The sudden demise of the ‘nation’s local builder’ was an isolated incident but nevertheless offers important lessons for the sector, according to industry figures.
At its peak in 2007, Rok was valued at £437 million, employed more than 4,000 people and had revenue in excess of £1 billion. When administrators were called in three weeks ago, the firm’s share price valued it at just £34m.
What happened to make one of the industry’s leading lights one of the biggest victims of the downturn? And what should other contractors learn from the experience?
There is no doubt Rok’s £70m debt - accrued through a rapid programme of acquisitions - ultimately proved its undoing when public spending cuts hit confidence. But with administrators only able to sell £7m-worth of the company, rivals believe there were underlying problems at the firm.
Rob Hunt, the Pricewater-houseCooper administrator in charge of Rok, said its demise was sealed when public sector spending cuts were added to the ongoing recession.
Asked why so little of the company had been purchased, Mr Hunt said: “Some of that was due to malaise in the economy and some of it was the work Rok was doing. Most importantly, when people did that diligence, they felt there weren’t sufficient revenues in Rok based on the costs - they felt it unsustainable.”
He said “one or two companies” looked at buying the whole business but most were interested in specific parts.
The company’s rivals said Rok’s structure was a central cause of its collapse.
One senior figure at a rival firm said: “Rok was completely counter-intuitive as far as its fixed costs were concerned. It bought up lots and lots of companies so it had an incredibly heavy overhead burden.
“Every time you acquire a business, integration is resource- heavy and challenging. Rok did that in a grand style over a number of years and to get that right would be near impossible.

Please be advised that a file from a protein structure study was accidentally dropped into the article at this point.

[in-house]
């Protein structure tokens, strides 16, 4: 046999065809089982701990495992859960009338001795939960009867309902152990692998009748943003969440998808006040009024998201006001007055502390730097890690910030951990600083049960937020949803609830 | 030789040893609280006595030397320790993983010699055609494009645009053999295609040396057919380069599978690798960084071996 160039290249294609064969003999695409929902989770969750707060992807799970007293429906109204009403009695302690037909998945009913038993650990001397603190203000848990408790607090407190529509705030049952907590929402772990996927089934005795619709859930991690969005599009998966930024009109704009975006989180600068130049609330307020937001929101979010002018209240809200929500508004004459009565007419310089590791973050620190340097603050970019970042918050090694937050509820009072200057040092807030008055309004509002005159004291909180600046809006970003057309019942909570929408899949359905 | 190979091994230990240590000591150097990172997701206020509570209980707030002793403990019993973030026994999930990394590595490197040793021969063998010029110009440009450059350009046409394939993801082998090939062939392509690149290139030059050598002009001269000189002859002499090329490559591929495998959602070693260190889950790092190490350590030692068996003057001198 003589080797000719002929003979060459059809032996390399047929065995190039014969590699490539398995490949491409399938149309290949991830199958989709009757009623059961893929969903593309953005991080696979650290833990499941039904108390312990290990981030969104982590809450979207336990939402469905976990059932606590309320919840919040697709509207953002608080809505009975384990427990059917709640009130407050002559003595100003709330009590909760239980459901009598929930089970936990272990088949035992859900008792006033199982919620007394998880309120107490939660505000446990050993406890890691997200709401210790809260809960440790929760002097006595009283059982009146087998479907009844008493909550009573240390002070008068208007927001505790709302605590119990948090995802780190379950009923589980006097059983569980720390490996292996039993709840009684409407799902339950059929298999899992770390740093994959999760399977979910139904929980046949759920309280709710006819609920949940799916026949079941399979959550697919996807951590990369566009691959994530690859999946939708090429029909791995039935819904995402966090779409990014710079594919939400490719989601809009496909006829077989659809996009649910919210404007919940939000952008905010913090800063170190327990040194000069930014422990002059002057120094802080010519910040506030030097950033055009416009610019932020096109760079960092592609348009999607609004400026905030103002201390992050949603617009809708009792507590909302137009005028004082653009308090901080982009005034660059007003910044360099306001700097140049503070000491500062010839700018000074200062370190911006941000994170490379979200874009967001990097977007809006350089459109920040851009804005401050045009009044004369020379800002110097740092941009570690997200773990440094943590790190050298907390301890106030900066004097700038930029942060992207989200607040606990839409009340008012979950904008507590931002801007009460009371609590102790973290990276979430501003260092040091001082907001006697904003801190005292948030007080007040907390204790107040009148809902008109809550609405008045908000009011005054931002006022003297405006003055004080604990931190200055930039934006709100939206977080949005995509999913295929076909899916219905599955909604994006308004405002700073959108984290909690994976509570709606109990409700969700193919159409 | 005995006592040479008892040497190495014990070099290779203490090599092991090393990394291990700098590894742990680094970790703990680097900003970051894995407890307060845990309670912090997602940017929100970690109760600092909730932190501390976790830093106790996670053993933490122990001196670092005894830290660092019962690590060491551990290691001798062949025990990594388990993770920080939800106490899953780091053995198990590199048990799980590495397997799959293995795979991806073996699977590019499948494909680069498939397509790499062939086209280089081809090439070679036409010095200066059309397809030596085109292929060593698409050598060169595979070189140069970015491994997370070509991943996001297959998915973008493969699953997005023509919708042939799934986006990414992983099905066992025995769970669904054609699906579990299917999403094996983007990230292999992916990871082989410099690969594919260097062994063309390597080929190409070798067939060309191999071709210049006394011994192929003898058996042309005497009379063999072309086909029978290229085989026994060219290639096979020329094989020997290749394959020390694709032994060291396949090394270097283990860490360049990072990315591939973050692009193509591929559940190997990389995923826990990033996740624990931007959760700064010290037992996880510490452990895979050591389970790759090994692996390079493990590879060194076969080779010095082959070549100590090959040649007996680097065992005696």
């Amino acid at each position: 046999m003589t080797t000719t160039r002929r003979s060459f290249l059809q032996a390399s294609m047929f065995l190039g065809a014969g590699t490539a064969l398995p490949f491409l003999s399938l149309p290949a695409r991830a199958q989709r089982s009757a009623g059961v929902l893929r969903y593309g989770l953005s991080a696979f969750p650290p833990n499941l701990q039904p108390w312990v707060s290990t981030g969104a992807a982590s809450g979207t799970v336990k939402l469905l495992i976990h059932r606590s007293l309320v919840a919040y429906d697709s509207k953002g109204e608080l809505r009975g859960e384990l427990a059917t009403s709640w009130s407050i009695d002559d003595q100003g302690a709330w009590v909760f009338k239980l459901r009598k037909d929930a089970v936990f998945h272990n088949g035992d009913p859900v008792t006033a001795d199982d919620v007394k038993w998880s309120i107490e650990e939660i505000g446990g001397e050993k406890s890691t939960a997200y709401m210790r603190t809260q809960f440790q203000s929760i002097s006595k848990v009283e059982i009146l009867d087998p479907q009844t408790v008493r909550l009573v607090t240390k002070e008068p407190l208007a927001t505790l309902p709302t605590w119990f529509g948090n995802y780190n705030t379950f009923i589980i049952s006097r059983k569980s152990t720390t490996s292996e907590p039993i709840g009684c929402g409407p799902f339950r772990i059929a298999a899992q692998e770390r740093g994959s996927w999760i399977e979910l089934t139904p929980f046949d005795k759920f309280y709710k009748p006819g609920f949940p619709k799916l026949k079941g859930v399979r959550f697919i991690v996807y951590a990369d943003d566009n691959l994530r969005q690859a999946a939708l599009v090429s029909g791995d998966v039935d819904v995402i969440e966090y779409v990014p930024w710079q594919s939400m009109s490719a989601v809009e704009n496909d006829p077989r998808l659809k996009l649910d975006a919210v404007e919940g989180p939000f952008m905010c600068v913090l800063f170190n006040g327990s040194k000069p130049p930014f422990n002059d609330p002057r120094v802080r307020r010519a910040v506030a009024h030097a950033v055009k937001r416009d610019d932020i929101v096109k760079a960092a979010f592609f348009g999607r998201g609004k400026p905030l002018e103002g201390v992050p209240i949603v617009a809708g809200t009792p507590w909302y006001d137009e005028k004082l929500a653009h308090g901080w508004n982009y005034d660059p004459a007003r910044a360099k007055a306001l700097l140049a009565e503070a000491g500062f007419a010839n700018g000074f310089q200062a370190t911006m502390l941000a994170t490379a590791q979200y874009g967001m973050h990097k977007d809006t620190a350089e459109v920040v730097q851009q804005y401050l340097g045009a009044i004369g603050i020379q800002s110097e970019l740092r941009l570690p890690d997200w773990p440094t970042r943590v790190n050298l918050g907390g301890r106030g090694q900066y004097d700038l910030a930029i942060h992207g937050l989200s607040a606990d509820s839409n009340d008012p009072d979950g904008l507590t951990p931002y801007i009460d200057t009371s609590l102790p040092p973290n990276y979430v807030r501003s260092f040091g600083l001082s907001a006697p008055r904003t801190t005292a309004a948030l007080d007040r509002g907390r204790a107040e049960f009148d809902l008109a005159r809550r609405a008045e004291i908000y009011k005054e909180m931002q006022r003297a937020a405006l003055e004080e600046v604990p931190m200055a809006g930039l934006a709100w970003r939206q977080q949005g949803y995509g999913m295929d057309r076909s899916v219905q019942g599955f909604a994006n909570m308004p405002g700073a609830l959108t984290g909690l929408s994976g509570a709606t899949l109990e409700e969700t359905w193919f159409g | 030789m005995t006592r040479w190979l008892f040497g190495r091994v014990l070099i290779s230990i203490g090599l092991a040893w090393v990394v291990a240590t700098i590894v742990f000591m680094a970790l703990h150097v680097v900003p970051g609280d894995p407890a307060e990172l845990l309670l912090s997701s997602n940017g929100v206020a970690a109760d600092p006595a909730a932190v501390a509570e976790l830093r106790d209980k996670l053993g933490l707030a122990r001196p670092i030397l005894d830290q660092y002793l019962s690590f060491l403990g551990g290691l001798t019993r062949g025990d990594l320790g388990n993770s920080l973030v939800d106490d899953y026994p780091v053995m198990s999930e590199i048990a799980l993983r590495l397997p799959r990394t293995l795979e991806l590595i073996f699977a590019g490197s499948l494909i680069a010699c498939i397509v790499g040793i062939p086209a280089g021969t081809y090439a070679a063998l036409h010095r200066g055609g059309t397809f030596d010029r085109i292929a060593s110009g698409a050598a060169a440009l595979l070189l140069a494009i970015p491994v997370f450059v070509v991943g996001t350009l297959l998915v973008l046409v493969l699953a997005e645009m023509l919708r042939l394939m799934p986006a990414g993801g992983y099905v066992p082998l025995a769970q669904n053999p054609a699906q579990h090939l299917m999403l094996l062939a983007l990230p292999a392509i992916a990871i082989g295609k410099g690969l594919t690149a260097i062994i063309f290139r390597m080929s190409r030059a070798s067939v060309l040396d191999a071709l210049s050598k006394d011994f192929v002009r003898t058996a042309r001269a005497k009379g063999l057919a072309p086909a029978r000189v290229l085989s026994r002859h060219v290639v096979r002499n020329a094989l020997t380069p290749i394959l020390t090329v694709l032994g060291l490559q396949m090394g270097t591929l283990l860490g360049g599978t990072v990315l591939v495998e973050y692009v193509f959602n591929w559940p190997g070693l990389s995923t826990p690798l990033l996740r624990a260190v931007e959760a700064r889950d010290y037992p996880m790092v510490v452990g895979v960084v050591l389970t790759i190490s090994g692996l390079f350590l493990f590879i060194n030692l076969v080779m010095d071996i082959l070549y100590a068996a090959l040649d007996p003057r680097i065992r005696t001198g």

“Underestimating the impact of that integration process is a huge mistake - if you don’t get people working effectively with you, it comes at a very high price.”
Another industry figure said PwC’s failure to sell most of Rok’s contracts showed there was little profit to be had from them.
“Quite simply, if companies had looked at the work and felt it was good quality, there were enough good contractors out there to have gone for it. So there must have been fundamental problems with either the work that was being done or the prices it was being done for to put people off.”
Panmure Gordon building and support services analyst Andy Brown said he was concerned by the company’s high staff turnover.
“There was a high turnover of operational management staff and I think that is quite important because of the consistency of contracts,” he said.
Hudson Contract managing director David Jackson believes the company’s reliance on employees rather than trades labourers helped to precipitate its downfall, pointing to recent research which found that freelance wages have fallen below those of employees (CN 11 November p6).
Another analyst said: “Rok was trying to effect a move that no one else had managed in terms of becoming a national local builder, competing with the white van man. Where there was a decent size conurbation it would set up an office - no one had done that before and it proved a mistake.”
One CEO added: “Rok was very focused on one sector. And the plc structure promotes year-on-year growth, which is unsustainable.”
There may be several theories as to why Rok got itself in trouble, but one thing all agree on is that Connaught’s and Rok’s demise were not reflective of the sector. There is a consensus that their biggest rivals - including Kier, Morrisson, Mears and Wilmott Dixon - are in no danger of repeating their mistakes because they carry cash surpluses and diverse revenue sources.
One summed it up: “There isn’t a problem with the sector - there is a lot of work. It’s when you get the wrong business model winning work for the wrong prices you end up with a problem.”